Electric Shock: From the Gramophone to the iPhone - 125 Years of Pop by Peter Doggett
|Electric Shock: From the Gramophone to the iPhone - 125 Years of Pop by Peter Doggett|
|Reviewer: John Van der Kiste|
|Summary: A marvellous broad sweep through the history of popular music from the end of the nineteenth century to the present day, from wax cylinders to streaming services, from Edison and Berliner to Spotify and iTunes, from Enrico Caruso and Louis Armstrong to Take That and Eminem, packed with fascinating detail.|
|Buy? Yes||Borrow? Yes|
|Pages: 720||Date: August 2016|
|Publisher: Bodley Head|
|External links: Author's website|
For many of us, it must be difficult to imagine a life without recorded music. Millions of us must have grown up with, even to, a very varied soundtrack consisting of one genre after another. In this book, Peter Doggett takes a marvellous broad sweep through the history of popular music from the end of the nineteenth century to the present day, from wax cylinders to streaming services. A rather maudlin ditty 'After The Ball', by Charles K. Harris, is regarded as the first modern popular song (well, it was modern in 1891) – the first of millions.
One recurring theme throughout the pages and the history that they relate is the love that younger generations have always had for music, often in the face of severe disapproval from parents and also from the mass media. In Edwardian days, at the height of the music hall era, a judge was asked to rule on an early case of infringement. He did so with extreme reluctance, saying that he could not possibly imagine 'anything less distinguished' than the song in question, thinking it 'rather a melancholy state of things that legal copyright should exist in such rubbish'. A decade or two later, jazz was adored by the younger masses, as well as by those who played it – and reviled by everybody else.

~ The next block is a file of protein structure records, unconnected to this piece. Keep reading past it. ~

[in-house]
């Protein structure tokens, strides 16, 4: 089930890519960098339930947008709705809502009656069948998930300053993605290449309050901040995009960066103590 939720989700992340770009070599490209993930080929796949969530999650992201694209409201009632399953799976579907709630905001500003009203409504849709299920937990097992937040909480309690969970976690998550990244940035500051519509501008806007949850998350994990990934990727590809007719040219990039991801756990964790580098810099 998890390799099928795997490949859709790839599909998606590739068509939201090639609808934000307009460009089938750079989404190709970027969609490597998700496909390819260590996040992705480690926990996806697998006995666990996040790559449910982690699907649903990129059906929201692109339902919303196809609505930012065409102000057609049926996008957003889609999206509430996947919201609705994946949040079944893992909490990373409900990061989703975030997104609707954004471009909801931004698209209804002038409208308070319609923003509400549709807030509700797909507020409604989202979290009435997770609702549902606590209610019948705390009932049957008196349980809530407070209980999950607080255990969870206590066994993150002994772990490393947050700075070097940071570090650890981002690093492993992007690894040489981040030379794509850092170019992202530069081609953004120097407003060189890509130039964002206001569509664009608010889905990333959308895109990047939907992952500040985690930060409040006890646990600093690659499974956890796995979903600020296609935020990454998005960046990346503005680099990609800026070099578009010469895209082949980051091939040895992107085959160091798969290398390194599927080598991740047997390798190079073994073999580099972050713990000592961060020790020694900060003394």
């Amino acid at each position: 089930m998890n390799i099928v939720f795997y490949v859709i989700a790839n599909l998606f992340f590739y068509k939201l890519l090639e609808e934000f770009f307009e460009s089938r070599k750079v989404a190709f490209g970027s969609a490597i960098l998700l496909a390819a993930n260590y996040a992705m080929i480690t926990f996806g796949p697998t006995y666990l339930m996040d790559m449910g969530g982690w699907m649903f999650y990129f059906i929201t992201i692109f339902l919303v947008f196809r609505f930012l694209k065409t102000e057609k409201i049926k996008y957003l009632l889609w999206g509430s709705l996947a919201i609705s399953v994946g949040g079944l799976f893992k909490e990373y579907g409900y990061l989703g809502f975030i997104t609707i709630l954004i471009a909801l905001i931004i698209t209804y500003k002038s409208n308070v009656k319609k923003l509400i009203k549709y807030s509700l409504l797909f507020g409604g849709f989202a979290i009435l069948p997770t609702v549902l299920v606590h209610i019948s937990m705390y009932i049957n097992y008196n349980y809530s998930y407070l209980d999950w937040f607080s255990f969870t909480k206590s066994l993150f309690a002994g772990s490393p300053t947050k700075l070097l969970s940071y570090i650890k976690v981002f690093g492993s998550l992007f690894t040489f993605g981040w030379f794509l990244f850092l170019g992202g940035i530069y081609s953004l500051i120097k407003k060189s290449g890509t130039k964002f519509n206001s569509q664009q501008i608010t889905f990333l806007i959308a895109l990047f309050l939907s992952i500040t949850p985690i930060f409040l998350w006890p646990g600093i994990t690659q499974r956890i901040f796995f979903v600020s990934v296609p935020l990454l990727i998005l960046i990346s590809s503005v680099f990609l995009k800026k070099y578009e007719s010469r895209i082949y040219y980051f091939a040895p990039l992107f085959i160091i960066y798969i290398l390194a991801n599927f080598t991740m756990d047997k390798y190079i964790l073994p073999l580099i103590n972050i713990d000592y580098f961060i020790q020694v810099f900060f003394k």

Churchmen, Members of Parliament and others in authority alike called jazz the music of Satan, declaring it should be eradicated like some kind of lethal virus, and denounced the tango, Charleston and other modern dances as irredeemably immoral. Some of the more damning criticisms uttered were quite racist in tone, certainly by today's standards – they definitely did not start with Hitler, but began several years before he came to power - and Doggett rightly points out at the start of his book that to omit the racist taunts altogether would only present a misleading, even incomplete account of his subject. Even as late as 1964, our elders and betters were telling us firmly that what we were listening to was 'inarticulate, childish, incoherent and disgusting'. All but the tamest and most eager-to-please of us would say to ourselves, 'great – let's have more!' or words to that effect.
However, as the jazz-loving generation matured, pop music became acceptable, even though each successive genre was for a while the preserve of rebellious teenagers. In the early 1950s, parents and others threw up their hands in horror at the 'mongrel music' or 'devil dancing' played by Bill Haley & the Comets, and later Elvis Presley. 'Must we fling this filth at our pop kids?' asked a reviewer in despair after seeing Cliff Richard onstage in his early days. So the catalogue of disapproval continued. But by then, some of the major names had proved that music was not the ephemeral nine-day wonder that disbelievers had supposed, or hoped it might be. From Louis Armstrong and Frank Sinatra to The Beatles and The Beach Boys, many an act left his or their mark not only on the age but on many succeeding ones.